Recordings of closed sessions at the Republican policy retreat in Philadelphia this week were sent late Thursday to The Post and several other news outlets from an anonymous email address. The remarks of all lawmakers quoted in this article were confirmed by their offices or by the lawmakers themselves.
“Our goal, in my opinion, should be not a quick fix. We can do it rapidly — but not a quick fix,” said Sen. Lamar Alexander (R-Tenn.). “We want a long-term solution that lowers costs.”
Sen. Rob Portman (R-Ohio) warned his colleagues that the estimated budget savings from repealing Obamacare — which Republicans say could approach a half-trillion dollars — would be needed to fund the costs of setting up a replacement. “This is going to be what we’ll need to be able to move to that transition,” he said.
Rep. Pete Sessions (R-Tex.) worried that one idea floated by Republicans — a refundable tax credit — would not work for middle-class families that cannot afford to prepay their premiums and wait for a tax refund.
Republicans have also discussed the idea of generating revenue for their plan by taking aim at deductions that allow most Americans to get health insurance through their employers without paying extra taxes on it. Sen. Bill Cassidy (R-La.), who has drafted his own bill to reform the Affordable Care Act, said in response, “It sounds like we are going to be raising taxes on the middle class in order to pay for these new credits.”
Rep. Kevin Brady (R-Tex.), who chairs a key tax-writing subcommittee, countered, “I don’t see it that way,” adding that there is “a tax break on employer-sponsored health care and nowhere else” equal to $3.6 trillion over 10 years.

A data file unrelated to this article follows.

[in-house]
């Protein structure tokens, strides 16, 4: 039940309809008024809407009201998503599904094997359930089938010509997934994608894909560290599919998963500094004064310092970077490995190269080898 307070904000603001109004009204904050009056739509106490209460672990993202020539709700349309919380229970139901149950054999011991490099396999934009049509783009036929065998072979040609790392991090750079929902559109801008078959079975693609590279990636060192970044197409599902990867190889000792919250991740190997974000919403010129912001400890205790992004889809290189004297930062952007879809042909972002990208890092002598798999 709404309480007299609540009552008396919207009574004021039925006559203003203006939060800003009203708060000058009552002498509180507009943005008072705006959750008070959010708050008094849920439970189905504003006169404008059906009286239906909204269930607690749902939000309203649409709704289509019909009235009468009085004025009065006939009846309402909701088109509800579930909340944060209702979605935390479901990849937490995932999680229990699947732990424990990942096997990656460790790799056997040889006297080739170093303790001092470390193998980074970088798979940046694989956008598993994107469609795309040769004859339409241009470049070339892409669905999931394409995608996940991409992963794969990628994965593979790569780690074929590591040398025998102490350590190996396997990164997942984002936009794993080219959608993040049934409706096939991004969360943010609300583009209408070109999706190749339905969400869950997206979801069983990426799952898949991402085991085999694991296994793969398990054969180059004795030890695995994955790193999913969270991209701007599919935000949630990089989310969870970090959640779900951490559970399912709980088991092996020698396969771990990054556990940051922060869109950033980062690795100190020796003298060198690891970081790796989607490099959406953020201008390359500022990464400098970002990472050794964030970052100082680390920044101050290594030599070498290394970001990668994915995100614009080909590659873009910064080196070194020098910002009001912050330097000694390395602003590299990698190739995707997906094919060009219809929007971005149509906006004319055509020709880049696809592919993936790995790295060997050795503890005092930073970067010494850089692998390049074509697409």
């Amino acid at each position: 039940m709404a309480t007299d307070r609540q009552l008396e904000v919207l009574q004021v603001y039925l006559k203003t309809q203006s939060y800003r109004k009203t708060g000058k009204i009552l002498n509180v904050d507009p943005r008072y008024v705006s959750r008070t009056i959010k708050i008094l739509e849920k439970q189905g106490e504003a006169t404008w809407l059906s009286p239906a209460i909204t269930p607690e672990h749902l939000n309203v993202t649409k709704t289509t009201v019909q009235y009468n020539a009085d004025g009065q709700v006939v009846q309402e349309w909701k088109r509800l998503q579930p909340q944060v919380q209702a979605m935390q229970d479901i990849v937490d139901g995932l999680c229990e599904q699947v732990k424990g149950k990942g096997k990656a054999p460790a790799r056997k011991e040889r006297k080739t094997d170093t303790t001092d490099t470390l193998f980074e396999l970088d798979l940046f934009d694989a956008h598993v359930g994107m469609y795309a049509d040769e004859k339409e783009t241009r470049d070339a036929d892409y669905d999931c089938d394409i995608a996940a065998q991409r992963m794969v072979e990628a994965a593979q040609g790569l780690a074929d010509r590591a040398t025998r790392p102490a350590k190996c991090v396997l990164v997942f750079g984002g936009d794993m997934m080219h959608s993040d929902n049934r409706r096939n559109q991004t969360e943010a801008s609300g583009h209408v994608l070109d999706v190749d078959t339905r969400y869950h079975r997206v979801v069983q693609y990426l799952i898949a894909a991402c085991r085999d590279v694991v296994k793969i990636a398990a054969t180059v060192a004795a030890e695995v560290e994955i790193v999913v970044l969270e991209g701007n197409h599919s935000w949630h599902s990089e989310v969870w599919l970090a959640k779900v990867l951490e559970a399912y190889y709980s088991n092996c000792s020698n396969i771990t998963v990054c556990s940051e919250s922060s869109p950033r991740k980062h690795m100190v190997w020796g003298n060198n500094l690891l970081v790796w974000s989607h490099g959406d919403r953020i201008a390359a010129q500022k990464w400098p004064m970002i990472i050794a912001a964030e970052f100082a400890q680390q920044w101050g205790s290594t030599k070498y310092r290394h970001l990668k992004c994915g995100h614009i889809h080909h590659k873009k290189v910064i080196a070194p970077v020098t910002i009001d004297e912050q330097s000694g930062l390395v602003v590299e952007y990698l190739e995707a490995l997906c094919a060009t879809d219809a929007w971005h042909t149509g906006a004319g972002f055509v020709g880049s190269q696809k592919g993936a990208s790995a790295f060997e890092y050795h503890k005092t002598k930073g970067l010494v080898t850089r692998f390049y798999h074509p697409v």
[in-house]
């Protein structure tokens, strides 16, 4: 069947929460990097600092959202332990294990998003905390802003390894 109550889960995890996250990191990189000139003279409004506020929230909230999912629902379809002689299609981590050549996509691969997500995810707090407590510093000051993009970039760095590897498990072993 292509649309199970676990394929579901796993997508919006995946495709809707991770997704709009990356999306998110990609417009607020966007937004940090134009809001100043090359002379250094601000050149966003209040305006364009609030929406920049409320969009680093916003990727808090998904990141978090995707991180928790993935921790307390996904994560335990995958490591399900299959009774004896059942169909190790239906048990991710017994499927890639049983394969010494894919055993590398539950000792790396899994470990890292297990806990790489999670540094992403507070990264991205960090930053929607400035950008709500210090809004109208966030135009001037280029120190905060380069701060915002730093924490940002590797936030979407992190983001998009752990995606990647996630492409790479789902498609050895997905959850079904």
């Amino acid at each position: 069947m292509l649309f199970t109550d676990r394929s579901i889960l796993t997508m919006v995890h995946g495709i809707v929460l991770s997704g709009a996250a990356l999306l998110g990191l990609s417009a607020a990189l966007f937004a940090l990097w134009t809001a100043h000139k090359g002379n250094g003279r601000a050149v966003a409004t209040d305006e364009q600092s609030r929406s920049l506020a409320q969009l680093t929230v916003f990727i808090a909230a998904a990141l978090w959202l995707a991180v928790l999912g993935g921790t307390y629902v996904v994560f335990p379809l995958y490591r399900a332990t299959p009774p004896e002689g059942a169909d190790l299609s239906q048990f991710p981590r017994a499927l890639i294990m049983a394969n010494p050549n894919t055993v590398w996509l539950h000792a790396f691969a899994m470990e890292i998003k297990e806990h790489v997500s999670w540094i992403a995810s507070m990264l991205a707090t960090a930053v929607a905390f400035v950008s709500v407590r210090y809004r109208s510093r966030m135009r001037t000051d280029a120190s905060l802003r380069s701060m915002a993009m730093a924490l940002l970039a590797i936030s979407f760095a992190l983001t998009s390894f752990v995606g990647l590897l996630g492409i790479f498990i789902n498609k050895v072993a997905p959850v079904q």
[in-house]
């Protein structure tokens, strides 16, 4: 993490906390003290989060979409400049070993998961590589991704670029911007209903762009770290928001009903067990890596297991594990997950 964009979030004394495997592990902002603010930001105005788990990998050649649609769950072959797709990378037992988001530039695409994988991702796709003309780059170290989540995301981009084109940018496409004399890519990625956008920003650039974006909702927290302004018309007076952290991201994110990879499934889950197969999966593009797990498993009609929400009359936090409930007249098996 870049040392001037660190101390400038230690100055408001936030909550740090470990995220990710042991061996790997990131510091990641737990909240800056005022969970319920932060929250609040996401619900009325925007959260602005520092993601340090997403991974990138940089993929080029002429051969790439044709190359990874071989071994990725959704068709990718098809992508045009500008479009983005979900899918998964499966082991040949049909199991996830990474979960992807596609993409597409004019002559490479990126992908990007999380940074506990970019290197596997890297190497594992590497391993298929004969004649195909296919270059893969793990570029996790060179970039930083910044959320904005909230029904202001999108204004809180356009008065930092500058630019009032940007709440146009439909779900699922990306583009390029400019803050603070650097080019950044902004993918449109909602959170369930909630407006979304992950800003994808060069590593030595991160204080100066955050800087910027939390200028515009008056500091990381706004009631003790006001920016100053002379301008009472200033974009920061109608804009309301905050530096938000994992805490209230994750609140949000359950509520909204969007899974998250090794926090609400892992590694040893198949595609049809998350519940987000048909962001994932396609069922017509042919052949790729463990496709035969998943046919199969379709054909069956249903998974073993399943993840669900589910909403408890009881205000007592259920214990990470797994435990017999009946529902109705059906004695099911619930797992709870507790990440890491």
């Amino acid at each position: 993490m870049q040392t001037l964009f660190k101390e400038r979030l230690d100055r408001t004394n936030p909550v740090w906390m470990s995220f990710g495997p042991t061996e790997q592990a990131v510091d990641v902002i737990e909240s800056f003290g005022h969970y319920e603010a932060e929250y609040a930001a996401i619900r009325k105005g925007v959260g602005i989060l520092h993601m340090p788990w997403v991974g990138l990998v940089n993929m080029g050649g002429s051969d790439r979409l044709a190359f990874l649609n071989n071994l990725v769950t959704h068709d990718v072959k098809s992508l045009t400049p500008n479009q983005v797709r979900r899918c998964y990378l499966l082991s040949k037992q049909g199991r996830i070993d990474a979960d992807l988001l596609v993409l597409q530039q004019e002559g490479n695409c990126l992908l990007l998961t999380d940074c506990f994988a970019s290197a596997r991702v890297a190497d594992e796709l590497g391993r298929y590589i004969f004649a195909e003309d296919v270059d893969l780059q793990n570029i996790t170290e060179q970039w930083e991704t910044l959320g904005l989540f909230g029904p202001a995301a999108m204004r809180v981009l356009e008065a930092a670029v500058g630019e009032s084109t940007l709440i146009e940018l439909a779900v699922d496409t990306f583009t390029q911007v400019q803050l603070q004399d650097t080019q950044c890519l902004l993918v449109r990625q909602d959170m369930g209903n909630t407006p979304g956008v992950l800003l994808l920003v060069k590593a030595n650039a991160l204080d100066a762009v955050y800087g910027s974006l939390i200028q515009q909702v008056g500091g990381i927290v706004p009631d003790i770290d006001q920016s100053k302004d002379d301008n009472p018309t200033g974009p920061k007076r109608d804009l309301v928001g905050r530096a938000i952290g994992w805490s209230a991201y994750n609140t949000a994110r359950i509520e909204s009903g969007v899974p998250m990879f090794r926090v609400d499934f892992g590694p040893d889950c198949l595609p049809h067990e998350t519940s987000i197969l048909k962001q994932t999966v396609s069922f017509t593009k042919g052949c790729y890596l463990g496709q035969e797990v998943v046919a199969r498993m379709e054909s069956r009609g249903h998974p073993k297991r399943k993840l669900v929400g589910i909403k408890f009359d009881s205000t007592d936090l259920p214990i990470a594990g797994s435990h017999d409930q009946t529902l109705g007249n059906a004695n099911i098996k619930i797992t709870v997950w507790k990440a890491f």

“Could you unlock just a small portion at the top to be able to give that freedom [to self-employed Americans]? That is the question,” Brady said.
Rep. John Faso (R-N.Y.), a freshman congressman from the Hudson Valley, warned strongly against using the repeal of the ACA to also defund Planned Parenthood. “We are just walking into a gigantic political trap if we go down this path of sticking Planned Parenthood in the health insurance bill,” he said. “If you want to do it somewhere else, I have no problem, but I think we are creating a political minefield for ourselves — House and Senate.”
The concerns of rank-and-file lawmakers appeared to be at odds with key congressional leaders and Andrew Bremberg, a top domestic policy adviser to Trump, who have laid out plans to repeal the ACA using a fast-track legislative process and executive actions from the administration. However, these leaders acknowledged in Thursday’s meeting, as they have before, that Obamacare cannot be fully undone — or replaced — without Democratic cooperation.
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